Page 4                                             December 1982

Visiting Europe !


By Gene Jones, IJA President


The art of juggling is alive and well in Europe! Following in the wake of the gigantic IJA Convention is Santa Barbara, the 5th Annual IJA European Convention was held in Copenhagen, Denmark, September 10-12.


It was a cozy and festive event attended by jugglers from 12 different nations, who seemed to enjoy themselves thoroughly. The convention was highlighted by a spirited parade that took Copenhagen by storm and aroused enough publicity to sell out the Public Show on Saturday night.


Convention organizer Jens Christiansen and his two 'right-hand men,' Peter Johansen and Flemming Olsen, did a fine job of scheduling events, and even managed to put out a daily Convention Newsletter.

They dedicated the convention to the memory of the great Danish juggler Bob Ripa, who interestingly enough, made most of his fame and fortune in the United States.


Although the number of jugglers was slightly less than last year's convention in London, this year's crew was most enthusiastic and cohesive. There were numerous impromptu demonstrations, a lot of club passing, and even a few spontaneous workshops.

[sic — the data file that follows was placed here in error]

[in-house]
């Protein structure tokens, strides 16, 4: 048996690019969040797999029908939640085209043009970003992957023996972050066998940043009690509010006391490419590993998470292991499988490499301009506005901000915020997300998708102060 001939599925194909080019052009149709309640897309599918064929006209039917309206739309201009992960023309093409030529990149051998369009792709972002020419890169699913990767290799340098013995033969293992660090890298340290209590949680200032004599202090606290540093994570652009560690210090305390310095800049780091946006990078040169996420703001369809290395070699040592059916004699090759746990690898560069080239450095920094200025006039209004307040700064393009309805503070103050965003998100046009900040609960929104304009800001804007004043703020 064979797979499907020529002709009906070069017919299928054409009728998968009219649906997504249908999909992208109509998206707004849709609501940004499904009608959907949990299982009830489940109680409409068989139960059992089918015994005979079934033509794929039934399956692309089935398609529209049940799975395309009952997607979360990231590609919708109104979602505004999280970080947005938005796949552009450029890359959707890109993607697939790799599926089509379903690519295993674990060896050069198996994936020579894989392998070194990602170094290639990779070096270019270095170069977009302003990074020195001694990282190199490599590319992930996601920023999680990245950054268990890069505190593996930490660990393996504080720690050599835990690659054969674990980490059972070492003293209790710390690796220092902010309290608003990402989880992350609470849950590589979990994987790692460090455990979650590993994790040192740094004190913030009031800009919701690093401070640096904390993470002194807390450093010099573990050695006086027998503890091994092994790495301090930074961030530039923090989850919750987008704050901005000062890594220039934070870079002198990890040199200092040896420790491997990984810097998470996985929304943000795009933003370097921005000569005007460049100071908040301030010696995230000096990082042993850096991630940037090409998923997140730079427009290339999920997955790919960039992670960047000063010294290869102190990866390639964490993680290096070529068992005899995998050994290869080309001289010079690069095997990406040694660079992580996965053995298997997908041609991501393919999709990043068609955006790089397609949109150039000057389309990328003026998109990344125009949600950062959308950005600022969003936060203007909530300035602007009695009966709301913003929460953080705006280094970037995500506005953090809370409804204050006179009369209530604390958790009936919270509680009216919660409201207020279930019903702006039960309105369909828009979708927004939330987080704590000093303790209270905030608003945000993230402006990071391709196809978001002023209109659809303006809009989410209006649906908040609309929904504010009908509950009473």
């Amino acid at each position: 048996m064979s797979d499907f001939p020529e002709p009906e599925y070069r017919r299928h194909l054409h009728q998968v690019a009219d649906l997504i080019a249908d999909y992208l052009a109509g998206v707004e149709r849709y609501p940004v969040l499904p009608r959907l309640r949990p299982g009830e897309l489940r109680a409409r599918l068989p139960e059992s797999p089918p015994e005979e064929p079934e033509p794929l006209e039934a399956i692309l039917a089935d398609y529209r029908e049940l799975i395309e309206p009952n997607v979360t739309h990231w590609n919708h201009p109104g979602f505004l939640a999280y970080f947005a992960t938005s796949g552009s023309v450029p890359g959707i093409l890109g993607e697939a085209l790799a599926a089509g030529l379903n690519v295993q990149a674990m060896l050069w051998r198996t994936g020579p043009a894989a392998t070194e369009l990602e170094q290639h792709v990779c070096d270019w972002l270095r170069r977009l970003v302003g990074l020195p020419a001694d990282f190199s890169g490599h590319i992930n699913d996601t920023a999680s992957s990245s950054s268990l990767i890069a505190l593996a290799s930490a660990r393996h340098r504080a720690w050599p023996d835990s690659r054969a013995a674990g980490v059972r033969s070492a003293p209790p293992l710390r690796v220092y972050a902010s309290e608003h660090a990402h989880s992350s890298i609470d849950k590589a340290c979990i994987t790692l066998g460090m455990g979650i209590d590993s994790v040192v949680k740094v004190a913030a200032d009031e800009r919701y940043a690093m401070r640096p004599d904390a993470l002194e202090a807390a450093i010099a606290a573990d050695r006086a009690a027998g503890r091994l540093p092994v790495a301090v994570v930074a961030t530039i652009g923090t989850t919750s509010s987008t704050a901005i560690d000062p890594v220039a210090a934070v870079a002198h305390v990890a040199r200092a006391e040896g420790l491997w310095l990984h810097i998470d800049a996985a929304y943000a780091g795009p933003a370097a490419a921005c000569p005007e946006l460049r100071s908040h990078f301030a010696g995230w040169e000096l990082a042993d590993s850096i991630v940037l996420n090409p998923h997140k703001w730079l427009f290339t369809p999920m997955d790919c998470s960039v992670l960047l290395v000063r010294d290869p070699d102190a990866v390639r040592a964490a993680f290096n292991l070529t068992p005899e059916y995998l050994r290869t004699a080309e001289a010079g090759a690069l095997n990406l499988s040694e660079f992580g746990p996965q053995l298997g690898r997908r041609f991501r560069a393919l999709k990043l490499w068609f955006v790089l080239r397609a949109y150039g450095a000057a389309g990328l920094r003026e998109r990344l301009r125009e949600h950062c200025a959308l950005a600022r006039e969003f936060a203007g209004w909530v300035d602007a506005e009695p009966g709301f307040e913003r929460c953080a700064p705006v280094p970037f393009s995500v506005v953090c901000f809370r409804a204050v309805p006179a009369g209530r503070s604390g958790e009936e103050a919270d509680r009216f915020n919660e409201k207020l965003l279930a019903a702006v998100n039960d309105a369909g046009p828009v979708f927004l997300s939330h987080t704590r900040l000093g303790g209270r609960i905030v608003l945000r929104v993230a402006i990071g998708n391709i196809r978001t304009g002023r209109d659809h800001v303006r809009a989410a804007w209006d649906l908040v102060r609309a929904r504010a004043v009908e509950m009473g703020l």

Despite language differences, no one had any trouble speaking the juggling alphabet... for jugglers of the world have much in common.


The European Convention offered a marvelous opportunity to explore similarities and differences of jugglers from different backgrounds.  It also demonstrates that after many years of operating almost exclusively in the United States, the IJA is now truly an international organization. This fact is indicated not only by the consistent success of European Conventions but also by the emergence of the Japanese Jugglers Association in Tokyo, which already boasts a membership of more than 30 jugglers. and the expanding IJA Roster, which includes members from 21 nations.


There seems to be a great curiosity on both sides of the ocean regarding performance opportunities and artistic developments. This points out a need for increased communication.


From brief conversations in Copenhagen and a subsequent journey to Berlin and Paris, it appears that the 'state of the juggler' in Europe is fairly similar to conditions in the United States, with the great exception that street performers do not have to travel great distances in Europe when moving from city to city.


Street juggling is generally well received in Europe and there are fewer hecklers, although differing currencies can significantly affect the value of the 'hat take' at the end of a day.


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